Since starting my new role at Tangram Vision, I’ve been doing a lot of programming in Rust. This is a bit of a change for me having mostly worked in C / C++ / C# over the past 6 years, but my impressions overall are quite positive.
One of my favourite features of Rust are the enum types. They don’t stick out among Rust’s set of language features compared to some of the more novel aspects of the language (borrow checker, lifetimes, safe-multi-threading); however, Rust’s enum types drive some of the coolest parts of the language, and make modeling data in terms of types a pleasure.
Huzzah! I recently received my Librem 5 (Evergreen) from Purism. The Librem 5 is a smartphone that runs an otherwise standard linux kernel. However, unlike Android which also relies on the linux kernel under the hood, the Librem 5 uses a GNU userspace, adapted for mobile. This makes it more akin to your typical laptop in some ways, although the form factor still resembles a modern smartphone (at least, mostly). Here are some preliminary thoughts about the phone and how it compares to Pine64’s Pinephone, which is another phone that uses neither Android nor iOS, and relies on a GNU / Linux based OS.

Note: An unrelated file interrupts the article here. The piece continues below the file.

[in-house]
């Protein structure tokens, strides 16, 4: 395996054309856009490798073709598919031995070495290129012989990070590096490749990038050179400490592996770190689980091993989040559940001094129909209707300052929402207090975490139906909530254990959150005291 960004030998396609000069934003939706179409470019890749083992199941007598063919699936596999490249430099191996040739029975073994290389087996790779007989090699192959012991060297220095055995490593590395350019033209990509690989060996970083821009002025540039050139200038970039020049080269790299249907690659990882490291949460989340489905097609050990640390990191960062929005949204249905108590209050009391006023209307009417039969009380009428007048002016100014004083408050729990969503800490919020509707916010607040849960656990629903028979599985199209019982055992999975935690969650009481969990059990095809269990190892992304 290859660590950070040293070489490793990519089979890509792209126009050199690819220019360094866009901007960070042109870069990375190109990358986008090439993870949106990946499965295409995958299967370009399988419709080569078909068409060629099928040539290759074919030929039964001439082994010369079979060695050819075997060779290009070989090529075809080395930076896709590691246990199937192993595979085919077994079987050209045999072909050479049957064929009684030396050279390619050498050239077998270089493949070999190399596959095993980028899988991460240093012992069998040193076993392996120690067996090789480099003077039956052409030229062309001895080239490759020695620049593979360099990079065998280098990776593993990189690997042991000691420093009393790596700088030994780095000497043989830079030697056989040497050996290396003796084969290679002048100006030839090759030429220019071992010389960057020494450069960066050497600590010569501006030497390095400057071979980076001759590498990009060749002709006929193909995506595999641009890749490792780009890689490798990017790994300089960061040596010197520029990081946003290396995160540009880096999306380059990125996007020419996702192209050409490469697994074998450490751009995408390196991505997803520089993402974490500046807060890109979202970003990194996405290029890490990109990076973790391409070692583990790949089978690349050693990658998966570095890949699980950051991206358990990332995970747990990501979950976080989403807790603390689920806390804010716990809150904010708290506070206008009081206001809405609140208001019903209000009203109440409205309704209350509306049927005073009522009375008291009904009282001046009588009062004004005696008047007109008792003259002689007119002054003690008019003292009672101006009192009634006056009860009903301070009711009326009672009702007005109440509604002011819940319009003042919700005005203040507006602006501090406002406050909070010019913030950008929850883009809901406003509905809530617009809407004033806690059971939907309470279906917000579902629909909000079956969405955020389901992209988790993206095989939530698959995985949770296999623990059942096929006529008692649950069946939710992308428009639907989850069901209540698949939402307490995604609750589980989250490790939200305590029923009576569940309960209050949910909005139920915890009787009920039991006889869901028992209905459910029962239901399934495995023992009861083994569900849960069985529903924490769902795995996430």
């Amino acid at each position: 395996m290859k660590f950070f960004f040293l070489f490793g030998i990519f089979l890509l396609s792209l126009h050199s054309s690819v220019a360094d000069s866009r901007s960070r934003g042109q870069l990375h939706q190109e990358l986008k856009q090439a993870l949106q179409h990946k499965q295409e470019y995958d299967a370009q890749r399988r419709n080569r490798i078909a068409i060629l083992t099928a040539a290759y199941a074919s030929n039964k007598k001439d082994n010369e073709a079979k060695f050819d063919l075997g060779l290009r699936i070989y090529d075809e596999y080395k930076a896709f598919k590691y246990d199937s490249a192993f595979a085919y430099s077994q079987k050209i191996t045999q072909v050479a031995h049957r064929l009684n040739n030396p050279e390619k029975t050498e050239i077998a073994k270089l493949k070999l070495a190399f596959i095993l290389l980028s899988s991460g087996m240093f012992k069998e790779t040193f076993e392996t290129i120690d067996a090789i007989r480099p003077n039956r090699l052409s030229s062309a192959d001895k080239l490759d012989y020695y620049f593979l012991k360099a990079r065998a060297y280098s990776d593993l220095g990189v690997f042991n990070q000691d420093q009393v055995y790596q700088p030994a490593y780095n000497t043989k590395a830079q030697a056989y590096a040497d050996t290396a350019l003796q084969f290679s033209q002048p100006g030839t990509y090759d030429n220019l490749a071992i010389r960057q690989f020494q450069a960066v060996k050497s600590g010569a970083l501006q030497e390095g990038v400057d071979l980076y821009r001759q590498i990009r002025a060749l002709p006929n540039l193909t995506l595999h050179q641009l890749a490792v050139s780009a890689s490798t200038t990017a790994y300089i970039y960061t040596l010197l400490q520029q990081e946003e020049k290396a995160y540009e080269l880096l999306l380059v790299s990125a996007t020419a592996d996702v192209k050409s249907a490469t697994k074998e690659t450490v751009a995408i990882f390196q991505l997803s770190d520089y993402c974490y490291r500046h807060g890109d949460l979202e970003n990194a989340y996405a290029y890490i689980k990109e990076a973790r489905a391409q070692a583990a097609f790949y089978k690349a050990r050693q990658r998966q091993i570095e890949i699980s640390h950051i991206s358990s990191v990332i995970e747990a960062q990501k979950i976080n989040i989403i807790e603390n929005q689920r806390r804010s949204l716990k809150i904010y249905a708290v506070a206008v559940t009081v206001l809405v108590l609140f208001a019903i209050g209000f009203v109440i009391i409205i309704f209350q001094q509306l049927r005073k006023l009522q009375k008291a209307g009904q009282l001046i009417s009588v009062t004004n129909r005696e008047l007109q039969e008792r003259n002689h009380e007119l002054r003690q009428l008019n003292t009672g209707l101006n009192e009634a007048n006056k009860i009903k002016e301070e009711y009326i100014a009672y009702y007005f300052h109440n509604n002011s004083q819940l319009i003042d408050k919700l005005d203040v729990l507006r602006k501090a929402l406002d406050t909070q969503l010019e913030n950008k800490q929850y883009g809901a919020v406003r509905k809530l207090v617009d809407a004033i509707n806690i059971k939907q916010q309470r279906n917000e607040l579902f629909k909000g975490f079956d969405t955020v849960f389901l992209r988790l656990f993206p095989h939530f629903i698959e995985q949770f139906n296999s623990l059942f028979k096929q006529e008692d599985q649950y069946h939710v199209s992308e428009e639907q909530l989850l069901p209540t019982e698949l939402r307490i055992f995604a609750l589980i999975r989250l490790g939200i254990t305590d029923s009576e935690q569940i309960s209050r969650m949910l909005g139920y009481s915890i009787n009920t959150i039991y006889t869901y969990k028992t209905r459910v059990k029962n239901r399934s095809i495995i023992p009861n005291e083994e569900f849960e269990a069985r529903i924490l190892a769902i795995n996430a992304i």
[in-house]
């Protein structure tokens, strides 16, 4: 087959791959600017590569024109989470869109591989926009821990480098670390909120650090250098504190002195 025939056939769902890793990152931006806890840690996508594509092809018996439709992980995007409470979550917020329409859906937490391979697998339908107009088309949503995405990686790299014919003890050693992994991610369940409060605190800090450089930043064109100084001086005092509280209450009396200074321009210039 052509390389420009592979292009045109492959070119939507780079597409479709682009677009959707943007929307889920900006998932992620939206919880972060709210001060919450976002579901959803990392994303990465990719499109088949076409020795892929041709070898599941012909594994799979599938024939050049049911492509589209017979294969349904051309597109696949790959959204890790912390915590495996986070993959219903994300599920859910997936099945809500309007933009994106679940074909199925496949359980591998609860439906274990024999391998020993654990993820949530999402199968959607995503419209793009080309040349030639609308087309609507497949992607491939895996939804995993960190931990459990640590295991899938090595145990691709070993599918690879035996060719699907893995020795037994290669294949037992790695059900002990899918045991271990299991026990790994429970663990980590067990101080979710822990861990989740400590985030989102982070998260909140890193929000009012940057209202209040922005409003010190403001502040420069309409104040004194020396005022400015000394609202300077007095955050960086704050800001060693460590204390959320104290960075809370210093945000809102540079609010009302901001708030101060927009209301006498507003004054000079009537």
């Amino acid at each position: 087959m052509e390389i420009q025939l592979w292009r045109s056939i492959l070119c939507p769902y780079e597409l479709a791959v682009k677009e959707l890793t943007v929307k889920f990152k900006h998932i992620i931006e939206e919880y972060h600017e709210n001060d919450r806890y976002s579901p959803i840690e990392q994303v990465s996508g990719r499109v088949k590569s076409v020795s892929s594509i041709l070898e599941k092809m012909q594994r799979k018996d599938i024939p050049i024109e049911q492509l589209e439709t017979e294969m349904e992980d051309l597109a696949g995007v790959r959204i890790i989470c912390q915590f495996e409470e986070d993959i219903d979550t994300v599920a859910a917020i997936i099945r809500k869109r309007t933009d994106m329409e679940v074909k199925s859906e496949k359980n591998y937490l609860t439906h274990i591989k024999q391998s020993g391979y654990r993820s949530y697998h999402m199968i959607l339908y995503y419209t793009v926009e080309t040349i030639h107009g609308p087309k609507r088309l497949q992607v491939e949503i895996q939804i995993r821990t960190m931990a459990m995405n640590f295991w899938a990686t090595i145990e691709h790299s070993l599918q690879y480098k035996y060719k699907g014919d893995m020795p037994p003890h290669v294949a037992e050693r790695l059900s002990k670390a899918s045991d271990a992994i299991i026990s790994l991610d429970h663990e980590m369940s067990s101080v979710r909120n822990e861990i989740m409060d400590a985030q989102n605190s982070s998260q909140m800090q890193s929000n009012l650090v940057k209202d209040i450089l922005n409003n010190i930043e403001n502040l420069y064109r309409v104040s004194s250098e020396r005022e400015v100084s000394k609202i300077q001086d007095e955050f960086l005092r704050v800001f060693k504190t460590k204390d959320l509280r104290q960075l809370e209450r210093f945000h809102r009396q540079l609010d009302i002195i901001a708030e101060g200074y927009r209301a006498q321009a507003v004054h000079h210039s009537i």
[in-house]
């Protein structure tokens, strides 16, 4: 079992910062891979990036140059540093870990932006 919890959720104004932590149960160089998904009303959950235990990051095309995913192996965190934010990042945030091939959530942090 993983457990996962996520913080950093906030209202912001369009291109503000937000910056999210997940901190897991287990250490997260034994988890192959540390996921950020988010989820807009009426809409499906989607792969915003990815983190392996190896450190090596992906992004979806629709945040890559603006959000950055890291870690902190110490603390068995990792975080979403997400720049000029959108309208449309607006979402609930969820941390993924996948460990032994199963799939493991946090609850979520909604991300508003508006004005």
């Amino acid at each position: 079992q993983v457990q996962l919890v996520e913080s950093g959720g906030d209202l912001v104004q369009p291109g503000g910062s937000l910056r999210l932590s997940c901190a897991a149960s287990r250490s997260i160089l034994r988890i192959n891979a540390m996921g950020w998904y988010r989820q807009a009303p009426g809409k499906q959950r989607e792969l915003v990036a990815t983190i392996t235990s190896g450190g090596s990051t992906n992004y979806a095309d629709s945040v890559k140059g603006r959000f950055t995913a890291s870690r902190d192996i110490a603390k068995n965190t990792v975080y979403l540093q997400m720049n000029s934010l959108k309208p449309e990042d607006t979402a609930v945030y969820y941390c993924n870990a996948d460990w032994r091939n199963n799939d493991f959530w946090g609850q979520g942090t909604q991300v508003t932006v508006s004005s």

iOS 14 upgrades LLVM from the 9.x line to the 10.x line. This jump in versions was not well communicated to users, and ended up producing a challenging and upsetting bug on the platform breaking code within Occipital’s Structure SDK.
I wanted to write an article describing what Geomatics is. Or at least, try to touch on the core ideas of what being a Geomatics engineer is all about, or what you might end up studying if you decide to get into Geomatics yourself.
This is something I discovered recently that may be a bit of an… anti-feature. The gist of it is, by using some basic system automation, I managed to automate my phone such that I could endlessly text my friends. Like, anything I wanted, and for pretty much forever. It was surprising to me that 1) Android exposes this behaviour, but mostly 2) that it was so simple to set up.